In the beginning of my meditation practice, I had such a hard time learning how to meditate. Each time I asked someone how to do it, I got a different answer—and a vague one at that. Then I turned to meditation books—and they weren’t much help either because they didn’t give clear instructions. At first I thought it was just me, and I didn’t want to admit to anyone that I didn’t get it.
Years later when I finally figured out how to meditate, I realized that I wasn’t the only one having a hard time. Today, almost everyone I talk to about meditation has had the same experience. I’ve identified 4 main reasons why people have trouble learning how to meditate:
1) Few people truly understand meditation. It’s hard to find someone who truly understands how to meditate properly and can explain it clearly. Since I got a different answer each time I asked someone about meditation, it became obvious that none of them had a firm grasp of the practice.
2) Most books are confusing. To this day, I have not found a book that does a good job at explaining the actual meditation techniques. They usually overwhelm you with so much information that you end up more confused than before. Some books even use a lot of cryptic language that makes it even more confusing.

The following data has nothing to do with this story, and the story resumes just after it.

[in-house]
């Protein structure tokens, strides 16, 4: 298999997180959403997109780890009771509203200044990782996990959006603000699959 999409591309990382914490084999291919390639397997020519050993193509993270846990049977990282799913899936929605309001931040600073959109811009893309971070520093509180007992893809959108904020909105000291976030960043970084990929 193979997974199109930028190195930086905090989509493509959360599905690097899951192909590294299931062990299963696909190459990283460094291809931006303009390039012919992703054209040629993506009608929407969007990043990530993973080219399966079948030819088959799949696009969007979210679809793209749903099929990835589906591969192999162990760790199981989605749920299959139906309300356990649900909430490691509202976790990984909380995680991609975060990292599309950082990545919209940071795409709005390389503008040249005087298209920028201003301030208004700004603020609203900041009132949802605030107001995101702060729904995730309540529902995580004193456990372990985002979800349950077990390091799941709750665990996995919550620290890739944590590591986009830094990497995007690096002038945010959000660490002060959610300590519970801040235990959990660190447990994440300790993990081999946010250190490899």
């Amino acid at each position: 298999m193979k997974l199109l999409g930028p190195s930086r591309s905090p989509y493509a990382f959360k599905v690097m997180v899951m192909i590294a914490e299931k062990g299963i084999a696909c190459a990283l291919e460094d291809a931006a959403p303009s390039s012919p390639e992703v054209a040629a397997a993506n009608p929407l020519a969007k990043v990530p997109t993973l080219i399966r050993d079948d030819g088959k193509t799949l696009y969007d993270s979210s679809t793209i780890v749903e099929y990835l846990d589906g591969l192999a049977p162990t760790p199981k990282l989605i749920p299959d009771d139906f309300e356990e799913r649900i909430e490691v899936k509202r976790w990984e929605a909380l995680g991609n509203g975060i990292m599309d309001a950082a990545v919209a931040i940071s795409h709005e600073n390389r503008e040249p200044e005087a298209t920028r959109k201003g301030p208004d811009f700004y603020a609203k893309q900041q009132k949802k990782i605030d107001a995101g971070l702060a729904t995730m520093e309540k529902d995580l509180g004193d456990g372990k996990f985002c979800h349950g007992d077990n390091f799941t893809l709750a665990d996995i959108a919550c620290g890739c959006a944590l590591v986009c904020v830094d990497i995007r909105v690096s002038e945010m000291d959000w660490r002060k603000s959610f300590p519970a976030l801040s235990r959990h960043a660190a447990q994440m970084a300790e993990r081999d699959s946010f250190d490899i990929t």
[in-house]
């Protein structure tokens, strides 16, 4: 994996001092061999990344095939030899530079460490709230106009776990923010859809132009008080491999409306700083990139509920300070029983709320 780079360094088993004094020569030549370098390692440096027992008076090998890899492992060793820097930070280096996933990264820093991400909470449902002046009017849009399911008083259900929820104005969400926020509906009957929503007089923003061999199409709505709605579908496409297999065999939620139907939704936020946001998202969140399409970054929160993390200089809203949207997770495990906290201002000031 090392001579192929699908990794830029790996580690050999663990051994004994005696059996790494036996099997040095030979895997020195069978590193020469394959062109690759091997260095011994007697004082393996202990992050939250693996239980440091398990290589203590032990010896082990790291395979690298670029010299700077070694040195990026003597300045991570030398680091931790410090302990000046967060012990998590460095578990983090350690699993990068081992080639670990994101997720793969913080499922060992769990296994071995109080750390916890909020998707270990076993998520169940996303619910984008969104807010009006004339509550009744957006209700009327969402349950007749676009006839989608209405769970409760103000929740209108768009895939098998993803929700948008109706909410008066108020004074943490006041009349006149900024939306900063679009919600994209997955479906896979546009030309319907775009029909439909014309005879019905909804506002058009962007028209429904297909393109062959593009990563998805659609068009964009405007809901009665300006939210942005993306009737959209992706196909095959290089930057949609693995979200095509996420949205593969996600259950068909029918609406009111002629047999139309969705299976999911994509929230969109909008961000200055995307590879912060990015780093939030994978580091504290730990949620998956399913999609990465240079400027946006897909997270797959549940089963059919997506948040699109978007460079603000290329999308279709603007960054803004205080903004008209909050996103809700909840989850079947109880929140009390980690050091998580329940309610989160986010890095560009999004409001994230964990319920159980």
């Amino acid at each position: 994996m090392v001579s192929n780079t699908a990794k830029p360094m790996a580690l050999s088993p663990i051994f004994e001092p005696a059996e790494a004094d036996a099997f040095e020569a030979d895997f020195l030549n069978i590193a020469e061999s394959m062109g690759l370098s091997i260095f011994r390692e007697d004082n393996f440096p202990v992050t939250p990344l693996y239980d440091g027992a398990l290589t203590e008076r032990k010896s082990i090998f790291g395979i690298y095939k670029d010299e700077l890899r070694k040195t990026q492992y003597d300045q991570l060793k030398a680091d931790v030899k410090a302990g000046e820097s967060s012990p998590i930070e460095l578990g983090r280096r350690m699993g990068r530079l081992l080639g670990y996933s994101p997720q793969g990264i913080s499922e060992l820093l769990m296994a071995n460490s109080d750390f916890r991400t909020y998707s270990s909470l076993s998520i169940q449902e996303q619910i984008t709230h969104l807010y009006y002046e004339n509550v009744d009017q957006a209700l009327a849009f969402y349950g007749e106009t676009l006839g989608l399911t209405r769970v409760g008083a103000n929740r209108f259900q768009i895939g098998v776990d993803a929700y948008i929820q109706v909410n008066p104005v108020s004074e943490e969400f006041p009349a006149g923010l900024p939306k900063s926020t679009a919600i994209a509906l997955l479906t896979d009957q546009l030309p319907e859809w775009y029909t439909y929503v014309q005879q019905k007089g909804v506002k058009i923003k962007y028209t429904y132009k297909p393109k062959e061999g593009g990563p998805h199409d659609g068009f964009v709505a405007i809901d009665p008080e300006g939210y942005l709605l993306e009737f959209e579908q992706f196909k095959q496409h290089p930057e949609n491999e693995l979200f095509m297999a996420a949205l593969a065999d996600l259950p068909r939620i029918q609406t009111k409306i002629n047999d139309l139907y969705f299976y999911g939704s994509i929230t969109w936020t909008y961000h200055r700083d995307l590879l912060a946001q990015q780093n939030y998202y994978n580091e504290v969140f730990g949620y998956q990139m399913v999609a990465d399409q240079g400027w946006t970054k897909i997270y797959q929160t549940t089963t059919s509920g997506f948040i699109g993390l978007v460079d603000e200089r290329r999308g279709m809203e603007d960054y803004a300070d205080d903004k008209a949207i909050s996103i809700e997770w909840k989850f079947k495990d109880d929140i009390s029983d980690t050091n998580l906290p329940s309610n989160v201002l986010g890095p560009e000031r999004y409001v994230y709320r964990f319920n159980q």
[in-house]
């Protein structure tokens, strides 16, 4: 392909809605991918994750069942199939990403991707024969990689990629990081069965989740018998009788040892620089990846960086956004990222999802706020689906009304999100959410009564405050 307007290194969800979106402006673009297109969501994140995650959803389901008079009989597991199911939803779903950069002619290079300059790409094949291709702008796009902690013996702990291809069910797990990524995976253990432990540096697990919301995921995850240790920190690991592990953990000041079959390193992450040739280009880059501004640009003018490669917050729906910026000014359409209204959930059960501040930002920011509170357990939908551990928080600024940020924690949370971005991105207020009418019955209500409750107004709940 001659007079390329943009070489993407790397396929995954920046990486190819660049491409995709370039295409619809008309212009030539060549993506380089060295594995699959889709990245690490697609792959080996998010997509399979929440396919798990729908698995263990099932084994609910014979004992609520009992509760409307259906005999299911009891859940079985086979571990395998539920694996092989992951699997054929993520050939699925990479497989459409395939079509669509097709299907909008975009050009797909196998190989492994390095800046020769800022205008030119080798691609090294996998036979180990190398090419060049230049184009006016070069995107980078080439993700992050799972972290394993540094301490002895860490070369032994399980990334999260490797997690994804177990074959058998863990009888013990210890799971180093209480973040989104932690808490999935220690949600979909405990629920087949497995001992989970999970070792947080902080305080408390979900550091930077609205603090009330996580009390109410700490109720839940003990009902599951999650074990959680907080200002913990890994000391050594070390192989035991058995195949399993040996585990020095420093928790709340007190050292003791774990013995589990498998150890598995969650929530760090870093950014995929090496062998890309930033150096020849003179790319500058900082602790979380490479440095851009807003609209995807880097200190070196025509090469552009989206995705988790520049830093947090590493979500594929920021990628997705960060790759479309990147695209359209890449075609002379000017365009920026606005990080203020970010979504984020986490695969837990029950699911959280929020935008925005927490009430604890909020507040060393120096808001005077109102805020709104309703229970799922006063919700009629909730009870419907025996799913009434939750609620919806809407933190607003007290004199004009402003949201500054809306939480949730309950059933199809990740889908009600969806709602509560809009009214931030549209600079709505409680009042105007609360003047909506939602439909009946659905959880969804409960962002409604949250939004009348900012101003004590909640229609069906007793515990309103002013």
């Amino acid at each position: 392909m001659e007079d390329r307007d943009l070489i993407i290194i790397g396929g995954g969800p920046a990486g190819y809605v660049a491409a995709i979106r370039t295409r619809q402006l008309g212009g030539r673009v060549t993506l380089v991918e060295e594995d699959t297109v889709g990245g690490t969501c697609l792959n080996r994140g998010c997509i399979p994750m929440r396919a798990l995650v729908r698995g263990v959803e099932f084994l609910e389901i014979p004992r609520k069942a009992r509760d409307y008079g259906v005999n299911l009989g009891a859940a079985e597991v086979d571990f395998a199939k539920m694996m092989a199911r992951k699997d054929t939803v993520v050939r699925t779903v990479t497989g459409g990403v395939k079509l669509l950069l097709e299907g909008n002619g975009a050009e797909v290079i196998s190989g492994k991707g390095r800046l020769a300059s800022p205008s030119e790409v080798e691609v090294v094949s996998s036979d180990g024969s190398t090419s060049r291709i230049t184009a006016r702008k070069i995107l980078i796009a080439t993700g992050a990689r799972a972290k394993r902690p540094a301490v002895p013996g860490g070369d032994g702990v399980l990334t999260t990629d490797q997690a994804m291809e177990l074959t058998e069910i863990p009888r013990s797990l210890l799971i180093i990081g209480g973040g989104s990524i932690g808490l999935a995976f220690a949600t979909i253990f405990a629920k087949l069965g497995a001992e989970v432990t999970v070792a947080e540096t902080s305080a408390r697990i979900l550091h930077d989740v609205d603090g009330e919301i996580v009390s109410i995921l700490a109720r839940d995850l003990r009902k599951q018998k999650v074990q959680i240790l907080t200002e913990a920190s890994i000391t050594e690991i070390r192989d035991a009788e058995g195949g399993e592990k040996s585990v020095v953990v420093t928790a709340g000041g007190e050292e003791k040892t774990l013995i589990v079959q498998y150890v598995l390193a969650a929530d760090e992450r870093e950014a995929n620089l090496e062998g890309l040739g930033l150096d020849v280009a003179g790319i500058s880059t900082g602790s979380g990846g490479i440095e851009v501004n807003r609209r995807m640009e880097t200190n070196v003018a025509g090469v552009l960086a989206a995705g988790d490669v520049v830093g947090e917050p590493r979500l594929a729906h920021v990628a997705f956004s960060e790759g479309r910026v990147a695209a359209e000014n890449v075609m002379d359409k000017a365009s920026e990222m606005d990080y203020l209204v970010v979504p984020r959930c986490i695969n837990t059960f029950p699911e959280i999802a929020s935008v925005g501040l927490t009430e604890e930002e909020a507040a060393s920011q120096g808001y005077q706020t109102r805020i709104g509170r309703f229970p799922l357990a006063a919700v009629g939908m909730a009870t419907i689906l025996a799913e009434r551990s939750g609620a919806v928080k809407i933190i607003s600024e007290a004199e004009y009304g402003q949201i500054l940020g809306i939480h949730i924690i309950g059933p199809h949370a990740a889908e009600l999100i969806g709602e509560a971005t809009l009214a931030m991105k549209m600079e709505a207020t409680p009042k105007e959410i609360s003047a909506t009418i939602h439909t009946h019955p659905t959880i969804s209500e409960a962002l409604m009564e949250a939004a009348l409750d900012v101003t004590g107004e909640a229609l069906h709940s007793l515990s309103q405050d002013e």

3) So many different forms. With so many different forms of meditation, it’s hard to tell which ones really work. Since they vary in their approach, so does their effectiveness. And since most books don’t explain them very well, it makes it even harder to tell the difference.
4) Trying all of them. When confronted with too many choices, we either try as many as we can, or none at all. Either way, we get nowhere. If we’re always trying different forms of meditation, we never become proficient in any one of them. It’s like trying to learn how to play a different musical instrument every week. You’ll never learn to play music that way, so why would you expect to learn how to meditate using the same approach?
It clearly makes more sense to choose a well-established form of meditation and practice it until you become proficient with it. Then you’ll have a basis for evaluating other forms.
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